BY Aaron Wu

The old and new collide on The Weeknd’s latest full-length album, which finally sees Abel Tesfaye find his footing between the sounds of commercialised pop, and dark undertones he originally became known for.

The Weeknd initially took the internet by storm with Trilogy, a collection of mix tapes which confronted listeners with lavish tales of narcotic indulgence and hedonism. While his last album Starboy’was a commercial hit, some fans were left disappointed by its emphasis on glossy pop, over the dark and grittier tone that made him so captivating in the first place (Everyone go listen to "House of Balloons/Glass Table Girls" please). After Hours marks his first full-length album in four years since then, with fans hoping he’d return to his original nocturnal roots. However, with his newfound fame, Abel faces a new challenge of maintaining mainstream accessibility his newer demographic has come to expect.

After Hours opens on a strong note with the dreamy ‘Alone Again’. Setting the album’s melancholic tone as Abel hauntingly chants “I don’t know if I can be alone again” to a backdrop of glittery synths, perfect for an 80’s movie opening. This loneliness turns out to be a meditation on his past relationship with model, Bella Hadid, in ‘Hardest to Love’. It’s simple drum and bass pattern give room for Abel’s heartfelt vocals to shine as he cries “You're tryna let me go / yeah / And I can see it, I can see it.

I would be lying if I said I didn’t shed a tear to ‘Scared to Live’, a beautiful ballad where Abel flexes his ability to sustain high notes with ease as he pleads for Bella to move past their problematic relationship.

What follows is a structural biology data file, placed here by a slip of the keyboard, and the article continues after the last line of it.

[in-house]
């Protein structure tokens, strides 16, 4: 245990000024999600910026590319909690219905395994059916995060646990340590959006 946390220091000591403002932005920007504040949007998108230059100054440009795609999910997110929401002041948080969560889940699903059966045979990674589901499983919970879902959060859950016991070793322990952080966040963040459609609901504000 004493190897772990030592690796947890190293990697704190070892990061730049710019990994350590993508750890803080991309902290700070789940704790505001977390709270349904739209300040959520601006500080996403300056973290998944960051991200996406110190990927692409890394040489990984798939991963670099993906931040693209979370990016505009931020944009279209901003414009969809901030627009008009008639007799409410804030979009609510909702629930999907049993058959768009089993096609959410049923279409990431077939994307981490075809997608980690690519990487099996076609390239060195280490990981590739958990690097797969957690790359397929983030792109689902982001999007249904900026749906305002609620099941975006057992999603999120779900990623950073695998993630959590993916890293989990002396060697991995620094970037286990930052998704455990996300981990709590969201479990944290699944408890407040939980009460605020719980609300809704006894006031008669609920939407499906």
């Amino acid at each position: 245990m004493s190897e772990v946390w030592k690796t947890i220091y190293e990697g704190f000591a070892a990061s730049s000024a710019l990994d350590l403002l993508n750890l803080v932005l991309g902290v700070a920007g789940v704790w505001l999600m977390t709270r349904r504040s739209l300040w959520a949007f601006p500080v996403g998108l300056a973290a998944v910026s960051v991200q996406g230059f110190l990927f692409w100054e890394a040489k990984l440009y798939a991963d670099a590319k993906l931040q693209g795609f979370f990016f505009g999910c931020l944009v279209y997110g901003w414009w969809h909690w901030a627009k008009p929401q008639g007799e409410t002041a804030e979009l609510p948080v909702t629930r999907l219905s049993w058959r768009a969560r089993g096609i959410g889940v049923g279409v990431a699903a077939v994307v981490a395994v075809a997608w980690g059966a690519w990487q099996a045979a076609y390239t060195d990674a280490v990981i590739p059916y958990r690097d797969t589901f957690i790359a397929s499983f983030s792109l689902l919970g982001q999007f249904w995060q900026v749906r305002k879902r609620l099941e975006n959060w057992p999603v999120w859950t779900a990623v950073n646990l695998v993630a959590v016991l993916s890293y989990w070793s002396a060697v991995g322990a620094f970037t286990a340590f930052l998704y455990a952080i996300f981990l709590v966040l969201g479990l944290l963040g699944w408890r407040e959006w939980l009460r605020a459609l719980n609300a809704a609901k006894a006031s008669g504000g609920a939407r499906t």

Abel then moves to a mood of deep introspection as the gentle instrumentals of ‘Snowchild’ invite a re-evaluation of his career. Evident in my favourite line “Cali was the mission but now a n*** leaving” , contrasting a line in one of his older songs “Order plane tickets/ Cali is the mission” (The Morning – Trilogy). The juxtaposition of his early views continues in ‘Escape from LA’. Where this track falters though is its more lacklustre trap-styled production, coupled with a runtime that doesn’t feel earnt, leaving it to remain one of the weaker songs on the tracklist.

The second half goes full 80s synth pop galore as the Weeknd embraces his anti-hero persona and revels in displays of over-indulgence. This tonal shift begins with “Heartless”, as Abel hedonistically flexes bars in “I've been runnin' through the p***sy, need a dog pound”, its braggadocious tone matched with renowned producer Metro Boomin enthusiastic delivery of hard hitting 808s and kickdrums.

Following ‘Heartless’ is my favourite track ‘Faith’ which evokes imagery of a drunk night in Las Vegas. Complete with an otherworldly voice enticing you to partake in revelry: “But if I OD, I want you to OD right beside me”, yet the inevitable comedown depicted with the outro’s drone of ambient synths and sirens signifying an incoming ambulance or police car.

‘In your Eyes”’ is sure to be a chart topper as you can’t help but pull off cheesy 80s prom dance moves to the hook: “I see there's something burning inside you”. The sax solo at the end adds the icing to the cake.

The title track ‘After Hours’ is sure to be a favourite. It’s slow ominous build up to a rapturous climax and 6-minute runtime hearkening back to Trilogy’s ‘Twenty eight’. Finally, we reach ‘Until I Bleed Out’, suitably downbeat as Abel cries out “I’m bleeding outttt”, marking a cinematic conclusion to Abel’s lavish yet lonesome journey as drugged-up Las Vegas indulgent.

No, After Hours does not reach the raw heights of his original mixtape Trilogy, nor would I expect him to do so given his newfound mainstream popularity. Rather, what The Weeknd accomplishes on After Hours is meet the expectations of both his fanbases. It finally delivers to original fans a nocturnal narrative of breakup and indulgence, yet with more maturity than Trilogy  demonstrating growth past his drug addiction. Yet at the same time Abel doesn’t sacrifice the danceability his newer fans have come to expect through its consistent nostalgic tone of 80s synthwave.

Though COVID-19 may have forced us to halt our lives temporarily, After Hours’ dive into the human experience is a much-needed respite from isolation that will make you feel alive once again.

Listen to The Weeknd’s Song ‘Faith’ below:

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